Ofili-Ajumogobia’s trial: Judges are entitled to gifts, says SAN

A Senior Advocate of Nigeria, Mr Robert Clarke, on Friday told an Ikeja High Court in Lagos that Nigerian judges were entitled to receive all forms of gifts in line with the National Judicial Policy.

Clarke made the assertion while cross-examining a prosecution witness, Mr Lawal Abdullahi, during the trial of Justice Rita Ofili-Ajumogobia.

Ofili-Ajumogobia, a judge of the Federal High Court, is standing trial alongside Mr Godwin Obla (SAN) over allegations of corruption.

Obla was a former prosecutor for the Economic and Financial Crimes Commission (EFCC).

Clarke, who leads the defence team for Ofili-Ajumogobia, said:“A judicial officer is regarded as a ‘special specie’ under the law.

“In line with the National Judicial Policy, a judicial officer is allowed to receive gifts and the type of gifts are not specified under the policy.

“The law does not define it, the law does not forbid it, a judicial officer is different from a public officer.

“The definition of a judicial officer is well spelt out in the constitution and the definition of a pubic officer is in the Code of Conduct Act,” he said.

Abdullahi, an investigator with the EFCC, however, disputed the SAN’s claims during the cross-examination.

He said:“I’m only aware of customer’s gifts like souvenirs during celebrations like new year and Christmas.”

Abdullahi, during the cross-examination, admitted to the court to that he did not read the Nigerian Constitution and the Code of Conduct Act for the definition of a judicial officer and a public officer during his investigation of the judges.

The witness also told the court that he never cautioned the judge by reading to her the “Miranda Right” when he invited her to the EFFC  office on the phone.

The EFCC alleges that Ofili-Ajumogobia in a bid to avoid the interrogation, lied that she was on admission at the Goldcross Hospital, Ikoyi, Lagos.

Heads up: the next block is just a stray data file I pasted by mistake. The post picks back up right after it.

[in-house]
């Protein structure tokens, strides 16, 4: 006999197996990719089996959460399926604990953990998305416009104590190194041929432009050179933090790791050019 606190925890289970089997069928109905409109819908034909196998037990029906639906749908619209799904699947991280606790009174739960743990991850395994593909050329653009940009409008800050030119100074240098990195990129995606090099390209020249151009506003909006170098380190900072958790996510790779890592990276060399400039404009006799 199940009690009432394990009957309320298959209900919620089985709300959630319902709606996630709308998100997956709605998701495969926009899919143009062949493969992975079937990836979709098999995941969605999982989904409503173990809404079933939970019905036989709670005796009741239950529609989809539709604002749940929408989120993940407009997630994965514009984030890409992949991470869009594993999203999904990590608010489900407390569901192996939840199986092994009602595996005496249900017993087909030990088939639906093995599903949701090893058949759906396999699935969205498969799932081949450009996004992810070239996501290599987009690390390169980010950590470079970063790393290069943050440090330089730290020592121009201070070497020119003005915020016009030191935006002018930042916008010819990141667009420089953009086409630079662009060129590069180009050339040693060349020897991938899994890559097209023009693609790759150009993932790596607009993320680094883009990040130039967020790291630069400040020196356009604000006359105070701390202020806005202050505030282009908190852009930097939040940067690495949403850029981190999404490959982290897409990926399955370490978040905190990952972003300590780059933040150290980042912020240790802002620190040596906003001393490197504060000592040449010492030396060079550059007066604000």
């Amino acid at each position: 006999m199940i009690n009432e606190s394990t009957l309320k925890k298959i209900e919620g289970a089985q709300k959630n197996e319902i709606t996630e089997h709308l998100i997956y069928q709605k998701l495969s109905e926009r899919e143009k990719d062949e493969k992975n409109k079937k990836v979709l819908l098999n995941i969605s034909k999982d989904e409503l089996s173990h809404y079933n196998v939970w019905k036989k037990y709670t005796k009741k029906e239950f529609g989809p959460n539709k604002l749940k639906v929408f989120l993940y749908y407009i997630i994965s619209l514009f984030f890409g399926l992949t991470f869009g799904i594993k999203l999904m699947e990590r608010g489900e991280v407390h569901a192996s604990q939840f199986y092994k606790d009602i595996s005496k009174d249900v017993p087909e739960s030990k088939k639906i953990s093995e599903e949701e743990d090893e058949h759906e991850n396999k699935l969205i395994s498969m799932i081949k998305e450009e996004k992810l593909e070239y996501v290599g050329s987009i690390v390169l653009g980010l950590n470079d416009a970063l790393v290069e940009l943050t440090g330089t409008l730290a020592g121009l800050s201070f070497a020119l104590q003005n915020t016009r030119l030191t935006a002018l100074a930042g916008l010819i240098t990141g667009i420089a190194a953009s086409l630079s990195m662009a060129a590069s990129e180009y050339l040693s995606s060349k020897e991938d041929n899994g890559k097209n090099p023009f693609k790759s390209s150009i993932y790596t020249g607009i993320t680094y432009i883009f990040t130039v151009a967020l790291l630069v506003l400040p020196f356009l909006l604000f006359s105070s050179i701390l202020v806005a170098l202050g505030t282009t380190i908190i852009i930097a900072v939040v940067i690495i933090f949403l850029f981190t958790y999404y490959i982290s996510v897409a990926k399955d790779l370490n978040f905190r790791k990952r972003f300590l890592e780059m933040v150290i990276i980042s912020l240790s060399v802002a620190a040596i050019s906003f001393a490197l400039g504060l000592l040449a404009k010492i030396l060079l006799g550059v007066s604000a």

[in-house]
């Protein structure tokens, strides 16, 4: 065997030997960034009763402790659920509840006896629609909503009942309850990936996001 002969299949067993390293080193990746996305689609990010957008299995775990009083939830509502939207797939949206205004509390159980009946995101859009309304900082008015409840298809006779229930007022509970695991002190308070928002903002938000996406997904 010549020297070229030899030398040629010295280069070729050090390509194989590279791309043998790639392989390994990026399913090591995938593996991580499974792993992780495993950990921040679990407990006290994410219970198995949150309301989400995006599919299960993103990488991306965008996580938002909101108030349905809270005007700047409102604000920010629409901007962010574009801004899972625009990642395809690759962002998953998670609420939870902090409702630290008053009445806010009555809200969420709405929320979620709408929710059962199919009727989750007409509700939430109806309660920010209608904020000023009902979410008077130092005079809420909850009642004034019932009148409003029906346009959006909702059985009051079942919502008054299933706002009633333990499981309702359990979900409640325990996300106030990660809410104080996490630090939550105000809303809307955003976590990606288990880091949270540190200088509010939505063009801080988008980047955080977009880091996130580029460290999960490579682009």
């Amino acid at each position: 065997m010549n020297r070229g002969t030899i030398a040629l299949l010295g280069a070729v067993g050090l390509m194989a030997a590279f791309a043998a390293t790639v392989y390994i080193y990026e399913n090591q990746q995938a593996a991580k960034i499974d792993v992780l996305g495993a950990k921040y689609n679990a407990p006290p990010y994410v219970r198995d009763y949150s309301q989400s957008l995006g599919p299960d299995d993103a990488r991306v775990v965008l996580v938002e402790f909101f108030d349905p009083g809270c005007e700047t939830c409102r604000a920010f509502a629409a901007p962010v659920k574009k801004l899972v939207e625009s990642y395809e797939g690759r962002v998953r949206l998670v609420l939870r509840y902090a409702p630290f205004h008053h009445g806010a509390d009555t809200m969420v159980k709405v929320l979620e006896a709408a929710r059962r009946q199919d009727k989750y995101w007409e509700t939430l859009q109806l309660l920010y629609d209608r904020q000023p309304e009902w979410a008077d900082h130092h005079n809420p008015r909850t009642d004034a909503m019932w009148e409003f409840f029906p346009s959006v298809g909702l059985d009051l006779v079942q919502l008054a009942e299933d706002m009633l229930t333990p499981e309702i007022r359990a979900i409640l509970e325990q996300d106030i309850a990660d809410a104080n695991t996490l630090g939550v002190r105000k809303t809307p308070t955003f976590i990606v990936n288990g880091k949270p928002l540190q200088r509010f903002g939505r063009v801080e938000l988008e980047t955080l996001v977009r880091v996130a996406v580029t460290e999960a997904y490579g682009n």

Abdullahi, responding to Clarke’s questions, told the court that he did not investigate the earnings the judge acquired during Ofili-Ajumogobia’s private legal practice before she joined the bench.

The EFCC investigator said the anti-graft agency did not invite Mr Abdullahi Dikko, the Comptroller-General of the Nigerian Customs Service (NCS) to explain the alleged unlawful sum of N12 million paid into the judge’s bank account by the customs

“I did not see Mr Dikko. Though I did not see him, I saw the written note from him which instructed a NCS staff, Mr Musa Tahir, to effect payment into Justice Ofili-Ajumogobia’s account,” he said.

Abdullahi also admitted that the EFCC never used a forensic expert to verify the anti-graft agency’s claims that the judge forged a document.

Earlier, the EFCC investigator, while being led in evidence by Mr Rotimi Oyedepo, the EFCC lead prosecutor, told the court how the NCS unlawfully paid N12 million sourced from 12 commands in the country into the judge’s bank account.

“Three deposits totalling N12 million were paid into the Nigel and Colive bank account belonging to Justice Ofili-Ajumogobia from Mr Omale Musa, a customs officer’s FCMB account.

“The N12 million was not part of the lawful earnings of the first defendant. They were sums being paid by various Comptrollers of Customs into Musa’s personal account.

“Musa was invited by the EFCC for questioning and when we confronted the first defendant (Ofili-Ajumogobia), she said it was for the purchase of land on Rita Ajumogobia Street, Asaba.

“When we confronted Musa, he said that it was Mr Abdullahi Dikko, the Customs CG, who gave the instructions for the transfer.

“When we confronted him with the first defendant’s statement, he said that he has never been to Asaba. We took the first defendant to Asaba to trace the property but it was never found.

“Our findings was that there was no business relationship between Nigel and Colive and the NCS regarding the N12 million paid into the first defendant’s account.

“It was not the legitimate earning of the first defendant from her employer, she is also the sole signatory to the Nigel and Colive account,” he said.

NAN reports that earlier during proceedings, the EFCC had re-arriagned Ofili-Ajumogobia and Obla on a fresh amended 31-count charge and had withdrawn the former 30 counts filed against them.

In the new 31-count charge, Ofili-Ajumogobia and Obla are jointly charged with two counts of perverting the course of justice.

Obla is facing an additional two counts of offering gratification in the sum of N5 million to Ofili-Ajumogobia, a public official, while serving as a judge.

Ofili-Ajumogobia faces a 27-count charge bordering on unlawful enrichment, taking property by a public officer, corruption, forgery and giving false information to an official of the EFCC.

They, however, plead not guilty to the fresh charges.

Justice Hakeem Oshodi adjourned the case until March 23 for continuation of cross-examination of the EFCC investigator.


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